I don’t understand it, this tinder
so difficult to quench
by the minute; cigarette flung

from car to brush
and I am overwhelmed

by the burning smell. The highway
like a long ache all scorched.

Nothing but the clean crack
of leaves, cacti, mountain lion at the door,

weather everyone north-faced adores
so I’m told. What else would you expect
from a possum rattling your garbage.

What else would you expect
from shades drawn, and the AC responds
to another call. A crow responds

with a single caw as if he knows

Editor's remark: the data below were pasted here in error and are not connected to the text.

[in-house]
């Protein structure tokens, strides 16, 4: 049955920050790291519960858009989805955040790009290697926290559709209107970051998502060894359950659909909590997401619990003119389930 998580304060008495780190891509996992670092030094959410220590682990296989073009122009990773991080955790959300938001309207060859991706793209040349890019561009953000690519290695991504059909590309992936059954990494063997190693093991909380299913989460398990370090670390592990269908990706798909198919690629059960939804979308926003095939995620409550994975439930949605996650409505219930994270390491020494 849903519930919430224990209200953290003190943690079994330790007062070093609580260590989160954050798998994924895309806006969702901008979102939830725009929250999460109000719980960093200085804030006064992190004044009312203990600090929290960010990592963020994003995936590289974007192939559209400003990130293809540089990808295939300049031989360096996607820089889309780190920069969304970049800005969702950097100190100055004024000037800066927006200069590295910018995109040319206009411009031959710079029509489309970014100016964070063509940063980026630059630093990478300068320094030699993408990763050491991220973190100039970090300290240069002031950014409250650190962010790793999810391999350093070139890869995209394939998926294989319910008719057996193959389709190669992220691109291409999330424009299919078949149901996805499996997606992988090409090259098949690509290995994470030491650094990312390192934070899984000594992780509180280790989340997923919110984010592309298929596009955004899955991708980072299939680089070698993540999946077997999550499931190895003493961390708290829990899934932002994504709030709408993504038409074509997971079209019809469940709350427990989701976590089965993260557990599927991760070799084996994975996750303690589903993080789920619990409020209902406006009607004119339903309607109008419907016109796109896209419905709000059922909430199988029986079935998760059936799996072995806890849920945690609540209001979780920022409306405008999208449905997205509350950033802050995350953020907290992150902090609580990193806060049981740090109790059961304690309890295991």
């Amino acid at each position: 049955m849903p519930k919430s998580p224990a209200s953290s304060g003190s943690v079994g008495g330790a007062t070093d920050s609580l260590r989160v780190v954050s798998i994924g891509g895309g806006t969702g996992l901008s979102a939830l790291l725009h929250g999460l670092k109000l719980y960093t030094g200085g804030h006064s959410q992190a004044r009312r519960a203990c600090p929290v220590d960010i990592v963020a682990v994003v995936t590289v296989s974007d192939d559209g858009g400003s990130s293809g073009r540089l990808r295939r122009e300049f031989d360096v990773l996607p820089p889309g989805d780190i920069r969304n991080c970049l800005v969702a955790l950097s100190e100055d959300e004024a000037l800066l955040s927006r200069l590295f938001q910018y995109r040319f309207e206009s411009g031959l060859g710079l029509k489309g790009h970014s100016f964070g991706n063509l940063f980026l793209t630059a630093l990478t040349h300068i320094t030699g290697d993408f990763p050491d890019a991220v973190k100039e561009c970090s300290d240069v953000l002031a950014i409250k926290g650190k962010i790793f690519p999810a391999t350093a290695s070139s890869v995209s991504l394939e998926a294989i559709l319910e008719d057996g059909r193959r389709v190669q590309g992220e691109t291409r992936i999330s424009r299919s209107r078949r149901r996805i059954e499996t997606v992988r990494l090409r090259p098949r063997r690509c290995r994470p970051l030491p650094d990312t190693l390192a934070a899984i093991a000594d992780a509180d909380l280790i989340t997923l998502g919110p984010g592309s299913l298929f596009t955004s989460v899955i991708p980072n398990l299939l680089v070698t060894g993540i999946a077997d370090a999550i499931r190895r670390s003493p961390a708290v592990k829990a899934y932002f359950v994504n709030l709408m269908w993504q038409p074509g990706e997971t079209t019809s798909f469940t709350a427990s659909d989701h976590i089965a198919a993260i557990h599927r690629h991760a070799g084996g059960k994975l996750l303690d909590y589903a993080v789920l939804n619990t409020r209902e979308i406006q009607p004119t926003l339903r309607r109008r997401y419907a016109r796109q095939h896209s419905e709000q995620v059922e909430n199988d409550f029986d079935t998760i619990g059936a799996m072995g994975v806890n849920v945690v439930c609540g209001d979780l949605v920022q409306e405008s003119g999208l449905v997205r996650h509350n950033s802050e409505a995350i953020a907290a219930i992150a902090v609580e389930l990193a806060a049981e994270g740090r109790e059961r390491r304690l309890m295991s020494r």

when night comes sprinklers
will flood the lawn. Still, I am here

strapped to my backyard
in my loused-up lawn chair
meant to be replaced, burn-out

barbecue, my umbrella drink
radiating like a coiled lightbulb.

William Archila is a Latino poet and writer. Born in Santa Ana, El Salvador,  Archila immigrated to the United States and eventually became an English teacher and he earned an MFA from the University of Oregon.

His first book of poems, The Art of Exile, was published by Bilingual Review Press in 2009. His manuscript The Gravedigger’s Archeology was selected by Orlando Ricardo Menes for the 2013 Letras Latinas/Red Hen Poetry Prize. Archila’s poetry has appeared in AGNI, Blue Mesa Review, Crab Orchard Review, Notre Dame Review, Poet Lore, Poetry International, The Cortland Review, The Georgia Review, and The Los Angeles Review.